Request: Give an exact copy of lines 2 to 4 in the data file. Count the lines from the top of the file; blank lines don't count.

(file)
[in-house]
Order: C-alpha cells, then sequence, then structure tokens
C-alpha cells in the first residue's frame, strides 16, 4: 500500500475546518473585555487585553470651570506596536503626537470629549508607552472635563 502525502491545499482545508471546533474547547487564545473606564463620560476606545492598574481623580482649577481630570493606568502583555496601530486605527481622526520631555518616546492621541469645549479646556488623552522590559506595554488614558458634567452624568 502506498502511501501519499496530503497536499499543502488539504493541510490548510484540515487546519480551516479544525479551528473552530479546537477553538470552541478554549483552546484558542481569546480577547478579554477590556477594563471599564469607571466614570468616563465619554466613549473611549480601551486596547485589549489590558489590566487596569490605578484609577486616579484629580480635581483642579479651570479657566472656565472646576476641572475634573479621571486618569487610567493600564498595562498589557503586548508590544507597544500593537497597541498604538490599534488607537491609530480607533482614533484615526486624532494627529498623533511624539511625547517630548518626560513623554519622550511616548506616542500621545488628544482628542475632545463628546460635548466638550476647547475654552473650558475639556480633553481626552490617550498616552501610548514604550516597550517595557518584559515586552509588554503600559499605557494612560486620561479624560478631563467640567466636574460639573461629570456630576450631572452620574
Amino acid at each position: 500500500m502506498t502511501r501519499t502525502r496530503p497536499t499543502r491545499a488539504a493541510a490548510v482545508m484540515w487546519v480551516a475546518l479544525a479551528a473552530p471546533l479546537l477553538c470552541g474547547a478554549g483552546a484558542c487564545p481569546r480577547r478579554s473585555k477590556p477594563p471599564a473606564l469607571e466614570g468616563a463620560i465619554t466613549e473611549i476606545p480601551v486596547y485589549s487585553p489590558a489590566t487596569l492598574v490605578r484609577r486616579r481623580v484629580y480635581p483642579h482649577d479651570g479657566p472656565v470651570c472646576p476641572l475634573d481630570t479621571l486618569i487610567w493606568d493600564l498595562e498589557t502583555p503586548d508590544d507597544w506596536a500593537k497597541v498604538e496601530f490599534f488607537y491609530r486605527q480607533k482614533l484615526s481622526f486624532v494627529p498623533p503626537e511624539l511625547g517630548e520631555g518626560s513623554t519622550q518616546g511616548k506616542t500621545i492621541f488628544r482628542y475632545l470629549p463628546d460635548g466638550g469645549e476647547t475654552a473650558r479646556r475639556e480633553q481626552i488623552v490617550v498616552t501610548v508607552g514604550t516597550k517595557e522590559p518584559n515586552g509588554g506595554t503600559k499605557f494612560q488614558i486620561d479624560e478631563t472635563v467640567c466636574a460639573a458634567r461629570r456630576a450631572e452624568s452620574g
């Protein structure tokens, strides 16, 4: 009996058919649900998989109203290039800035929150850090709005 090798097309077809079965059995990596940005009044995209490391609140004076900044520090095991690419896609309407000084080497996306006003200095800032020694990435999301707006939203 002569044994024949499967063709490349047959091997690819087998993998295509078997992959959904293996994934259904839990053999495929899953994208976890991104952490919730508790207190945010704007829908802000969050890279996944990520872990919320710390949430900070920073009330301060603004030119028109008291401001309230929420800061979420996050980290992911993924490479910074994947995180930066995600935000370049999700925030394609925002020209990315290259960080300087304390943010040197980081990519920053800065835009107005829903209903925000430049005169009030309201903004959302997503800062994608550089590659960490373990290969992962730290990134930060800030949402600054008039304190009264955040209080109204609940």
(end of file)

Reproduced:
Order: C-alpha cells, then sequence, then structure tokens
C-alpha cells in the first residue's frame, strides 16, 4: 500500500475546518473585555487585553470651570506596536503626537470629549508607552472635563 502525502491545499482545508471546533474547547487564545473606564463620560476606545492598574481623580482649577481630570493606568502583555496601530486605527481622526520631555518616546492621541469645549479646556488623552522590559506595554488614558458634567452624568 502506498502511501501519499496530503497536499499543502488539504493541510490548510484540515487546519480551516479544525479551528473552530479546537477553538470552541478554549483552546484558542481569546480577547478579554477590556477594563471599564469607571466614570468616563465619554466613549473611549480601551486596547485589549489590558489590566487596569490605578484609577486616579484629580480635581483642579479651570479657566472656565472646576476641572475634573479621571486618569487610567493600564498595562498589557503586548508590544507597544500593537497597541498604538490599534488607537491609530480607533482614533484615526486624532494627529498623533511624539511625547517630548518626560513623554519622550511616548506616542500621545488628544482628542475632545463628546460635548466638550476647547475654552473650558475639556480633553481626552490617550498616552501610548514604550516597550517595557518584559515586552509588554503600559499605557494612560486620561479624560478631563467640567466636574460639573461629570456630576450631572452620574
Amino acid at each position: 500500500m502506498t502511501r501519499t502525502r496530503p497536499t499543502r491545499a488539504a493541510a490548510v482545508m484540515w487546519v480551516a475546518l479544525a479551528a473552530p471546533l479546537l477553538c470552541g474547547a478554549g483552546a484558542c487564545p481569546r480577547r478579554s473585555k477590556p477594563p471599564a473606564l469607571e466614570g468616563a463620560i465619554t466613549e473611549i476606545p480601551v486596547y485589549s487585553p489590558a489590566t487596569l492598574v490605578r484609577r486616579r481623580v484629580y480635581p483642579h482649577d479651570g479657566p472656565v470651570c472646576p476641572l475634573d481630570t479621571l486618569i487610567w493606568d493600564l498595562e498589557t502583555p503586548d508590544d507597544w506596536a500593537k497597541v498604538e496601530f490599534f488607537y491609530r486605527q480607533k482614533l484615526s481622526f486624532v494627529p498623533p503626537e511624539l511625547g517630548e520631555g518626560s513623554t519622550q518616546g511616548k506616542t500621545i492621541f488628544r482628542y475632545l470629549p463628546d460635548g466638550g469645549e476647547t475654552a473650558r479646556r475639556e480633553q481626552i488623552v490617550v498616552t501610548v508607552g514604550t516597550k517595557e522590559p518584559n515586552g509588554g506595554t503600559k499605557f494612560q488614558i486620561d479624560e478631563t472635563v467640567c466636574a460639573a458634567r461629570r456630576a450631572e452624568s452620574g